We talked to Dr Ranjana Srivastava, a Melbourne oncologist and regular columnist for The Guardian newspaper, about what patient trust means to her. We talked about why trust is important, how changes to our digital culture are affecting patient’s trust in doctors, and what doctors can do to build better trust with patients.

Tell me a little about your work as a doctor and writer

 

“I’m a medical oncologist in the Victorian public health system. I specialise in geriatric oncology, which focuses on the care of the elderly and very elderly patients who have cancer. The work of a geriatric oncologist is to ensure that cancer treatment is tailored to the needs of the individual and considers not only the medical diagnosis but also their psychological, social and functional health.

“Five years ago, I started writing for The Guardian newspaper. My column is published worldwide. I write every fortnight and think that I have finally run out of things to say. But the thing about medicine is that it is so full of meaningful experiences, amazing stories and moving insights that there is always something to write about.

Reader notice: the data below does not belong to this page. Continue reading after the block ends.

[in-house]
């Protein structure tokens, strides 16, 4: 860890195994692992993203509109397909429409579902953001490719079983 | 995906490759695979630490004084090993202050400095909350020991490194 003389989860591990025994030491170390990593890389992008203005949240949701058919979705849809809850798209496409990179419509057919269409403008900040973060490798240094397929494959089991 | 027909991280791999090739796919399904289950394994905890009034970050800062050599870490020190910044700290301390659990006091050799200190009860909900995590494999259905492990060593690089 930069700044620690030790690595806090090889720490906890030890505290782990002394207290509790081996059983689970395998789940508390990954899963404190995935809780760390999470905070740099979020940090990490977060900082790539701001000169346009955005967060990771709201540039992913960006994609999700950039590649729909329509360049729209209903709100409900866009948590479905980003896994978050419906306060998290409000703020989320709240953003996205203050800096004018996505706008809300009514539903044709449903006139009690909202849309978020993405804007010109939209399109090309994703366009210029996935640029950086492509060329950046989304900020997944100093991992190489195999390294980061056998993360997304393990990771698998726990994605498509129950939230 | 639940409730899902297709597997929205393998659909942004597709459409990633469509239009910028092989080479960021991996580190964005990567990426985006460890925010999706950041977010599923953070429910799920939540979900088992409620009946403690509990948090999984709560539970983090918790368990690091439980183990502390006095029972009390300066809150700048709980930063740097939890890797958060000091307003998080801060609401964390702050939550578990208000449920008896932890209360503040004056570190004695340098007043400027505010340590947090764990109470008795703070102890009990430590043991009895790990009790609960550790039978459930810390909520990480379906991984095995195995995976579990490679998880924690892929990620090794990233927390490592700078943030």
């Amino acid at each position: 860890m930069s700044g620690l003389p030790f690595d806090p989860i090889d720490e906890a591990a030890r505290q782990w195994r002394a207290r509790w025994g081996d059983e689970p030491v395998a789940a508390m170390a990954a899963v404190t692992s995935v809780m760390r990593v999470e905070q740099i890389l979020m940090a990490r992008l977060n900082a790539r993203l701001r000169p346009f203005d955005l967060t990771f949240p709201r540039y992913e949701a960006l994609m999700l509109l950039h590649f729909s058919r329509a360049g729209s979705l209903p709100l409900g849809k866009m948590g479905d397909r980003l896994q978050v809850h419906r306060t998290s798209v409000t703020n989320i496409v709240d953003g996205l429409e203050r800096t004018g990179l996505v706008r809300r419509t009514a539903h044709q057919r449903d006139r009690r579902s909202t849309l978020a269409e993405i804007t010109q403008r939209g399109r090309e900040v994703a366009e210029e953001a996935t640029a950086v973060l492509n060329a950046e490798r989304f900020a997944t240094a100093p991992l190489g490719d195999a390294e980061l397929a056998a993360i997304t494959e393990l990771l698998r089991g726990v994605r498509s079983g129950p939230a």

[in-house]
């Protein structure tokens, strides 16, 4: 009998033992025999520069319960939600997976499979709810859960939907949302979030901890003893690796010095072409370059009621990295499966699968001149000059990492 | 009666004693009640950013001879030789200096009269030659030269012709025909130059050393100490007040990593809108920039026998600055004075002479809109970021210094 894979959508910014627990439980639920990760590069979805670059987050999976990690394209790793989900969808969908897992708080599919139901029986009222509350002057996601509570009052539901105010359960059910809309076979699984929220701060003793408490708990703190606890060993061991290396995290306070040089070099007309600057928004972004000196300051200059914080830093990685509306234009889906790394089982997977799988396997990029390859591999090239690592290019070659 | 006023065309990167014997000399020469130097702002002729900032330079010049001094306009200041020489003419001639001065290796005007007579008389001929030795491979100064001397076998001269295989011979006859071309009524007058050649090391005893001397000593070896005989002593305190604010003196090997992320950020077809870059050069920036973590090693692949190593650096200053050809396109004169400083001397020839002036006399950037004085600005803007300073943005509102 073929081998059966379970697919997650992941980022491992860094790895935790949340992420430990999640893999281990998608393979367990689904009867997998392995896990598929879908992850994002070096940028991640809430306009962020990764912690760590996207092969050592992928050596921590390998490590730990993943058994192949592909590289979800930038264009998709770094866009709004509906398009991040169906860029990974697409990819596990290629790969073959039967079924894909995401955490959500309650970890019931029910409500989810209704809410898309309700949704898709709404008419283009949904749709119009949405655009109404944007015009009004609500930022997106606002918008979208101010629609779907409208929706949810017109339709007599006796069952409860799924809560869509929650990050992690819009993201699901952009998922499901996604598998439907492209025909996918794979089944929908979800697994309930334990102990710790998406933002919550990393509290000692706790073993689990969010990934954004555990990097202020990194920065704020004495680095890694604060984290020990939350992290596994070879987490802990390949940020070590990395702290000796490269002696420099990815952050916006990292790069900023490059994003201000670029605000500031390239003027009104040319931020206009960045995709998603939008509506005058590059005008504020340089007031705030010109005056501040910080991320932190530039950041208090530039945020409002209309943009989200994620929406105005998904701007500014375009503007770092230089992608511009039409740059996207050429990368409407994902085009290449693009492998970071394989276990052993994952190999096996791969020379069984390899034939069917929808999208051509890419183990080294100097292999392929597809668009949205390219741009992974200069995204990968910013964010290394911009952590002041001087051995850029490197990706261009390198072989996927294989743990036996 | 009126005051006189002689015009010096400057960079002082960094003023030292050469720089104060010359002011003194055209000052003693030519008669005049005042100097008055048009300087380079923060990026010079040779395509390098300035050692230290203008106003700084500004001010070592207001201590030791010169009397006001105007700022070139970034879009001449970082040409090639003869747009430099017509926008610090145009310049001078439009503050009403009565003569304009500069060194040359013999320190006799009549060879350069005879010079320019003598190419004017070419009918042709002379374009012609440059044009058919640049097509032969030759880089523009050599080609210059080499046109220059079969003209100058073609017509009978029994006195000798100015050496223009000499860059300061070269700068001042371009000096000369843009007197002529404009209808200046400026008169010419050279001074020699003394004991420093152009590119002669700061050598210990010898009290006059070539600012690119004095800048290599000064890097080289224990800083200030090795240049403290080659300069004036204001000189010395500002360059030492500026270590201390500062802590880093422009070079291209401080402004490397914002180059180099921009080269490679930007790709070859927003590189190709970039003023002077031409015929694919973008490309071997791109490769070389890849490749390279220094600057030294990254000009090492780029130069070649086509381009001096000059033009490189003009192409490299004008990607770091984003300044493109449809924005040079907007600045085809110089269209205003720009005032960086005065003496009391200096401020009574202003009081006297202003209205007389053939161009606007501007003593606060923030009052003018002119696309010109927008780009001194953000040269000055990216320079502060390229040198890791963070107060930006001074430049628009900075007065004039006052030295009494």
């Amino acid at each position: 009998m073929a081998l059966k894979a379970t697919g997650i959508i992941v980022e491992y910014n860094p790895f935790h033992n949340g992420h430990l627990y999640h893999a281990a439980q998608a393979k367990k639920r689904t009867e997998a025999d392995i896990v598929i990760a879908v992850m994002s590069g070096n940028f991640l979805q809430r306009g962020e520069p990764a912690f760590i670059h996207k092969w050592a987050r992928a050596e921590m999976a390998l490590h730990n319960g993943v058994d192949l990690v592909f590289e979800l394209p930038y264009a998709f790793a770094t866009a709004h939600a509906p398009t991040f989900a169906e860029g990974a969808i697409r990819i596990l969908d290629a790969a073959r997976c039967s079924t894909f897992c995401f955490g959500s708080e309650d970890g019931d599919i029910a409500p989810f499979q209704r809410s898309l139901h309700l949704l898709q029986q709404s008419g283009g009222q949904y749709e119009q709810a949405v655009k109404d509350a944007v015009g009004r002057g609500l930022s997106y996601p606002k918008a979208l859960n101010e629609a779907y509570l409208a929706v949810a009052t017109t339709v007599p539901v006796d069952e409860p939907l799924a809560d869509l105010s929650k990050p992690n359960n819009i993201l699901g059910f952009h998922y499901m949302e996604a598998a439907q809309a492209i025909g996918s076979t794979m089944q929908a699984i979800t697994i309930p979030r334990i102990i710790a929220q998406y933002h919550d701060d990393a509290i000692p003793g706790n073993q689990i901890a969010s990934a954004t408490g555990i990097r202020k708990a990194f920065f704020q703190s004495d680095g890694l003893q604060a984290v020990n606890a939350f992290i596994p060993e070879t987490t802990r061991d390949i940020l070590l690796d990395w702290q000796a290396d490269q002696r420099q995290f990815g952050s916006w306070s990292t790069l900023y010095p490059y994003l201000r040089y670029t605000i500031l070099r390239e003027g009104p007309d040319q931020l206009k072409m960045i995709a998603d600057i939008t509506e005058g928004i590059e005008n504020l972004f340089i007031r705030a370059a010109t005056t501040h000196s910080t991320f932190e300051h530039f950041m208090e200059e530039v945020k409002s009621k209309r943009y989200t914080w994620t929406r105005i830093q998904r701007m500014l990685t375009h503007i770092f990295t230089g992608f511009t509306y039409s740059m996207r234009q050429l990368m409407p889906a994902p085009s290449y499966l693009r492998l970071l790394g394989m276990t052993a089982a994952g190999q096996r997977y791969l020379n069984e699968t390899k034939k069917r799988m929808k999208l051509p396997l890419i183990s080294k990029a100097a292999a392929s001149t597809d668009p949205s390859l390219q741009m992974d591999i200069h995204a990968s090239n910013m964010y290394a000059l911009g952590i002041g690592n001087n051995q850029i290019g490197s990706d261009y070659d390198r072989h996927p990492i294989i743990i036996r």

“In the background I am always working on a book. My next book, due out soon, is about the qualities it takes to be a successful and satisfied doctor. It is aimed at students aspiring to study medicine. The book after this is on living and dying well – it’s a more sobering piece of work and I am making my way through it slowly.”

What does patient trust mean to you? Why is it important?

 

“In medicine, trust is paramount. Without trust in the doctor, there is no doctor-patient relationship. We know that trust in the doctor helps the diagnostic and management process because our patients are likely to reveal more about themselves. 

“If there is a lack of trust, patients will avoid taking their medication but not mention it to the doctor. However, in the presence of trust, a patient is more likely to raise these issues with the doctor and reach a solution, which may involve dose modification or a change in therapy.”

Do you think patient trust is being jeopardised in modern times?

 

“In an era where medical negligence, abuse of patients, and other egregious behaviour are widely publicised (as they should), trust in the entire medical profession suffers.

“I think that trust in doctors and the healthcare profession in general remains high, and rightly so. Most people entrust us with their health and know that we will do the best we can. Unfortunately, there are rogue players to be found in every profession, including medicine.”